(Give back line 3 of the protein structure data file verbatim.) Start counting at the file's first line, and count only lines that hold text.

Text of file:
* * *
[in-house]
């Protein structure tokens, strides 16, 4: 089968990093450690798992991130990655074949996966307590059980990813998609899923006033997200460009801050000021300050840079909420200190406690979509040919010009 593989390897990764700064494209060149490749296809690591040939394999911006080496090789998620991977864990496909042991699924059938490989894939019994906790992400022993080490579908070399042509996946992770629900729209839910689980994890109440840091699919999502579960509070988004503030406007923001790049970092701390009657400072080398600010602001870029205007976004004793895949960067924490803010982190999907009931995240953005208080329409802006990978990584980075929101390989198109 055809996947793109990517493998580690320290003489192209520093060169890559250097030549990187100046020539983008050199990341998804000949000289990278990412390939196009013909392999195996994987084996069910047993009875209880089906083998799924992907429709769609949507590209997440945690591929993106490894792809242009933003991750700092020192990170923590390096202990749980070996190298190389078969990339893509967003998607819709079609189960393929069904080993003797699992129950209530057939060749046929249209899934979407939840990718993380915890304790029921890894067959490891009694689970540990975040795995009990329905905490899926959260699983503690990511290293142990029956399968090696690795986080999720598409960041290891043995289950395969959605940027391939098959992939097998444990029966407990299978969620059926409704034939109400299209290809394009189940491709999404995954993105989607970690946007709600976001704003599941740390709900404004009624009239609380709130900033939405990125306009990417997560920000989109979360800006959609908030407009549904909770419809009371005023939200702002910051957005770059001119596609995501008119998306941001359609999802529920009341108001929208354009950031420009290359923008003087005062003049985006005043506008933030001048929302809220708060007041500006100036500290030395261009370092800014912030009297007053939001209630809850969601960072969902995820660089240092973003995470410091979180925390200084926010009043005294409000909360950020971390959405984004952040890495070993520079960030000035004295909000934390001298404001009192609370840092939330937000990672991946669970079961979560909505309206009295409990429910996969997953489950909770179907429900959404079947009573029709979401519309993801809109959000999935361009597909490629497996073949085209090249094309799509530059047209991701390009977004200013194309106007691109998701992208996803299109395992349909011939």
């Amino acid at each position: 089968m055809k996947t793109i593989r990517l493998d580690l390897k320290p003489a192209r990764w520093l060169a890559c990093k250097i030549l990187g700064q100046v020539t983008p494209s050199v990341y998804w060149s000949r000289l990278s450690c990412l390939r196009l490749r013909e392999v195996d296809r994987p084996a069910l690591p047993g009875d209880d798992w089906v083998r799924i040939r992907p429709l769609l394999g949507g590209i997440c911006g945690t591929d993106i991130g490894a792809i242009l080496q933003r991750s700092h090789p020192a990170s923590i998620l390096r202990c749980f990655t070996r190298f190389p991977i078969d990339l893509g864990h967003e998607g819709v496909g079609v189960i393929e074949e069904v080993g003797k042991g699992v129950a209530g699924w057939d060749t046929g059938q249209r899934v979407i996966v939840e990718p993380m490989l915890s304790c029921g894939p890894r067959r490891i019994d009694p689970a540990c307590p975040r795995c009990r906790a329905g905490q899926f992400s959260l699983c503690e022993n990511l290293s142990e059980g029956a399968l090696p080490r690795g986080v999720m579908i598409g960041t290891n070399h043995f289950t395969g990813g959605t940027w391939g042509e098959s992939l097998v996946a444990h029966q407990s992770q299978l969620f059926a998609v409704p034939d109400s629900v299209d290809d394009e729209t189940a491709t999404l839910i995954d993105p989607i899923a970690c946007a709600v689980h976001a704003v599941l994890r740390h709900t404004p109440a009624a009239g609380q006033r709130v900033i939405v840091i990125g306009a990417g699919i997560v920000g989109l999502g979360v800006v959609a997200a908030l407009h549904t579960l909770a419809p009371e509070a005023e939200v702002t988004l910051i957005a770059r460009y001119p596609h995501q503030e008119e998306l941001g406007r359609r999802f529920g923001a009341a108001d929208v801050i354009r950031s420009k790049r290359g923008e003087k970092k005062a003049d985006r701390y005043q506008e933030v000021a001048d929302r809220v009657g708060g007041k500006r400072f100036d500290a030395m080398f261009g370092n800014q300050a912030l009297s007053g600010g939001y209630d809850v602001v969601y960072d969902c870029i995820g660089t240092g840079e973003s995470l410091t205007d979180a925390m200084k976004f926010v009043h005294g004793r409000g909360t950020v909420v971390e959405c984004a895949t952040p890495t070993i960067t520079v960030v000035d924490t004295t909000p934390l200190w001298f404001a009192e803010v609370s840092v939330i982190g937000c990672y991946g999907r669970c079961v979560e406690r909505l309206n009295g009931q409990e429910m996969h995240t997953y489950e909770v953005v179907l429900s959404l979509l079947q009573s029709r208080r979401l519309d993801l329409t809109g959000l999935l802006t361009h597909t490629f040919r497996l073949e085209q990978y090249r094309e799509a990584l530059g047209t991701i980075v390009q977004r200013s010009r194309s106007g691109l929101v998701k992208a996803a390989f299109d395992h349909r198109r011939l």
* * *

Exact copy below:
């Amino acid at each position: 089968m055809k996947t793109i593989r990517l493998d580690l390897k320290p003489a192209r990764w520093l060169a890559c990093k250097i030549l990187g700064q100046v020539t983008p494209s050199v990341y998804w060149s000949r000289l990278s450690c990412l390939r196009l490749r013909e392999v195996d296809r994987p084996a069910l690591p047993g009875d209880d798992w089906v083998r799924i040939r992907p429709l769609l394999g949507g590209i997440c911006g945690t591929d993106i991130g490894a792809i242009l080496q933003r991750s700092h090789p020192a990170s923590i998620l390096r202990c749980f990655t070996r190298f190389p991977i078969d990339l893509g864990h967003e998607g819709v496909g079609v189960i393929e074949e069904v080993g003797k042991g699992v129950a209530g699924w057939d060749t046929g059938q249209r899934v979407i996966v939840e990718p993380m490989l915890s304790c029921g894939p890894r067959r490891i019994d009694p689970a540990c307590p975040r795995c009990r906790a329905g905490q899926f992400s959260l699983c503690e022993n990511l290293s142990e059980g029956a399968l090696p080490r690795g986080v999720m579908i598409g960041t290891n070399h043995f289950t395969g990813g959605t940027w391939g042509e098959s992939l097998v996946a444990h029966q407990s992770q299978l969620f059926a998609v409704p034939d109400s629900v299209d290809d394009e729209t189940a491709t999404l839910i995954d993105p989607i899923a970690c946007a709600v689980h976001a704003v599941l994890r740390h709900t404004p109440a009624a009239g609380q006033r709130v900033i939405v840091i990125g306009a990417g699919i997560v920000g989109l999502g979360v800006v959609a997200a908030l407009h549904t579960l909770a419809p009371e509070a005023e939200v702002t988004l910051i957005a770059r460009y001119p596609h995501q503030e008119e998306l941001g406007r359609r999802f529920g923001a009341a108001d929208v801050i354009r950031s420009k790049r290359g923008e003087k970092k005062a003049d985006r701390y005043q506008e933030v000021a001048d929302r809220v009657g708060g007041k500006r400072f100036d500290a030395m080398f261009g370092n800014q300050a912030l009297s007053g600010g939001y209630d809850v602001v969601y960072d969902c870029i995820g660089t240092g840079e973003s995470l410091t205007d979180a925390m200084k976004f926010v009043h005294g004793r409000g909360t950020v909420v971390e959405c984004a895949t952040p890495t070993i960067t520079v960030v000035d924490t004295t909000p934390l200190w001298f404001a009192e803010v609370s840092v939330i982190g937000c990672y991946g999907r669970c079961v979560e406690r909505l309206n009295g009931q409990e429910m996969h995240t997953y489950e909770v953005v179907l429900s959404l979509l079947q009573s029709r208080r979401l519309d993801l329409t809109g959000l999935l802006t361009h597909t490629f040919r497996l073949e085209q990978y090249r094309e799509a990584l530059g047209t991701i980075v390009q977004r200013s010009r194309s106007g691109l929101v998701k992208a996803a390989f299109d395992h349909r198109r011939l």